The Organization for Economic Co-operation and Development, or OECD, maintains the "Better Life Index," an interactive tool that enables a user to compare well-being among the 34 OECD member countries, as well as OECD partners Russia and Brazil. The index consists of 11 indicators that seek in aggregate to measure the well-being of societies. By offering up this index, the OECD aims "to involve citizens" in the debate over what constitutes well-being, and "to empower [citizens] to become more informed and engaged in the policy-making process that shapes all our lives."
One of the inarguable components of well-being is the environment in which we live. For its "Environment" topic, the OECD uses two primary criteria to rank its members: water quality and air pollution. Water quality is defined as the "percentage of people reporting to be satisfied with the quality of local water." Air pollution is defined as the "average concentration of particulate matter (PM10) in cities with populations larger than 100,000, measured in micrograms per cubic meter." You may be familiar with particulate matter measurements, as they have been commonly cited in the recent spate of news stories on China's industrial pollution and air quality woes. The World Health Organization denotes 20 micrograms of tiny particulate matter as an annual suggested inhalation limit per person.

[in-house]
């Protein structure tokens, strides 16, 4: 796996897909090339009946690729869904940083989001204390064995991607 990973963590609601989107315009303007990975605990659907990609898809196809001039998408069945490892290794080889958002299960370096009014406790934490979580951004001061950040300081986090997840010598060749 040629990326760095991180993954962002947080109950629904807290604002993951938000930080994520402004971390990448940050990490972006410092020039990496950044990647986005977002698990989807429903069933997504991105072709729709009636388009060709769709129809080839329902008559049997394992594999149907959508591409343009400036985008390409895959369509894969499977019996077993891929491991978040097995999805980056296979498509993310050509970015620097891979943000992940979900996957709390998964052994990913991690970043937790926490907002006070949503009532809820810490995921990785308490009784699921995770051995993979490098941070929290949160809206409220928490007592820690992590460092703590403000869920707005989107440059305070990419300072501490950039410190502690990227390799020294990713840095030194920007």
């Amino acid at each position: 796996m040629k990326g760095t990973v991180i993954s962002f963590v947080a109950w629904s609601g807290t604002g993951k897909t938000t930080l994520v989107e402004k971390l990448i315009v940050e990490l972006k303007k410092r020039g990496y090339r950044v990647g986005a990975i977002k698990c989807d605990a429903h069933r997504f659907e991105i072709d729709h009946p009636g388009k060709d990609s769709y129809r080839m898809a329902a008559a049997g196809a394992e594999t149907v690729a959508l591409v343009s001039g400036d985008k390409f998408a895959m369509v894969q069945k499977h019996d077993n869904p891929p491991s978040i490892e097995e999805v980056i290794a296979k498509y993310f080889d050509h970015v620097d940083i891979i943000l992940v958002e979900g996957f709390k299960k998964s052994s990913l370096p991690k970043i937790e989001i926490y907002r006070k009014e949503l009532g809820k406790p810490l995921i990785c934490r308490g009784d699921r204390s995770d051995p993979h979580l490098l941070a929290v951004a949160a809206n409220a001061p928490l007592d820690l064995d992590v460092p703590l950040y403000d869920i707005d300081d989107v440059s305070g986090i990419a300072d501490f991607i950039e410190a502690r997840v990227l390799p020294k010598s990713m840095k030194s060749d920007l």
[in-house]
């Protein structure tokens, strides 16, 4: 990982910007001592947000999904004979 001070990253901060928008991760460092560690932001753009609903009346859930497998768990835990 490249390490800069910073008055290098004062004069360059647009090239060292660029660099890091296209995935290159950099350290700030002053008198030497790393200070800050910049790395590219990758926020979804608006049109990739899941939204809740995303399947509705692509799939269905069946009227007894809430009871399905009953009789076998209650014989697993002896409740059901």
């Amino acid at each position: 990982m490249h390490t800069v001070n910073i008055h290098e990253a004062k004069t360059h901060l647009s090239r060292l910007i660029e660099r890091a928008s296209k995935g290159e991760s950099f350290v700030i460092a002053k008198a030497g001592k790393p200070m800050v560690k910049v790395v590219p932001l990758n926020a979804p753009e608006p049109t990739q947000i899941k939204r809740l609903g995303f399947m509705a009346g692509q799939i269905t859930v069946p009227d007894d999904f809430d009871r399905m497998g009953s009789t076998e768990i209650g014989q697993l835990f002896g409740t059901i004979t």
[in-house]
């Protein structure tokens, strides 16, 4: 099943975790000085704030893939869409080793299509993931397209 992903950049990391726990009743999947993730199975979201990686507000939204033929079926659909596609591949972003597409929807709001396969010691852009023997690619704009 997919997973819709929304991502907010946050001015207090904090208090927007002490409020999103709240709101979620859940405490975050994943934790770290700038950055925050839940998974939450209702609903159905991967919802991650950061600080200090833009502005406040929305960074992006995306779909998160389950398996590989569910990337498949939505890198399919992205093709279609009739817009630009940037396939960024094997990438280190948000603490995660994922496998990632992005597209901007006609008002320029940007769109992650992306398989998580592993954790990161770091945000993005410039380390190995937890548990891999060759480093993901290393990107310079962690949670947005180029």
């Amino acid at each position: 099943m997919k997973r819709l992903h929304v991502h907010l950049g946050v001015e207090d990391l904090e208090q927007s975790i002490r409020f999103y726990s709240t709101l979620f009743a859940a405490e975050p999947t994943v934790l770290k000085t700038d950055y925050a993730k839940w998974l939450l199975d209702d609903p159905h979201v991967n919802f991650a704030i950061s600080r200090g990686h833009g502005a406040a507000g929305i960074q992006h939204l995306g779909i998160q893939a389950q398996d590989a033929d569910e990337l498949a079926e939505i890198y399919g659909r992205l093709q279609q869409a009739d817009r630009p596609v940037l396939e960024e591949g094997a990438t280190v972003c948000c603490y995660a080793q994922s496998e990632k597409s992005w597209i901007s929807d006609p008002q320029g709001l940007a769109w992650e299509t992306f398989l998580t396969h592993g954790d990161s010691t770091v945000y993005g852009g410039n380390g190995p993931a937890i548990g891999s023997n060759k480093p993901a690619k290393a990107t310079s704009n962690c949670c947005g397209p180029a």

Perhaps the idea of ranking countries under the topic of "environment" using only two primary indicators appears more than a bit narrow. But the criteria selected by the OECD are measurable outcomes of a country's environmental policies. The extent of carbon emissions, the preservation or degradation of ecological systems, the appropriate treatment of waste, and the prevalence or dearth or sustainable practices will all sooner or later affect a given society's air and drinking water. Thus, these two metrics are not only an appropriate measure of overall well-being, but they also reflect the amount of care and stewardship a society takes in its interactions with the surrounding natural environment -- this is central to the idea of being "environmentally friendly."
The 5 countries that top the list
According to the OECD, the five countries with the highest scores in the "Environment" topic in the Better Life Index are as follows:
2. United Kingdom
Each of these countries displays high scores in both controlling air pollution and improving water quality. For example, Iceland's PM10 levels of 15.9 micrograms per cubic meter are much lower than the OECD average of 20.9, and 97% of Icelanders surveyed report being satisfied with water quality, versus the overall OECD average of 84%.
Is there a correlation between wealth and environmentally friendly countries?
It's difficult not to notice that the leaders in the OECD's "Environment" topic are all European countries with highly developed economies, known for their wealth on a population-adjusted basis. According to the International Monetary Fund, each of these countries ranks in the top 20 nations worldwide in per capita gross domestic product, except for the U.K., which holds the 21st spot.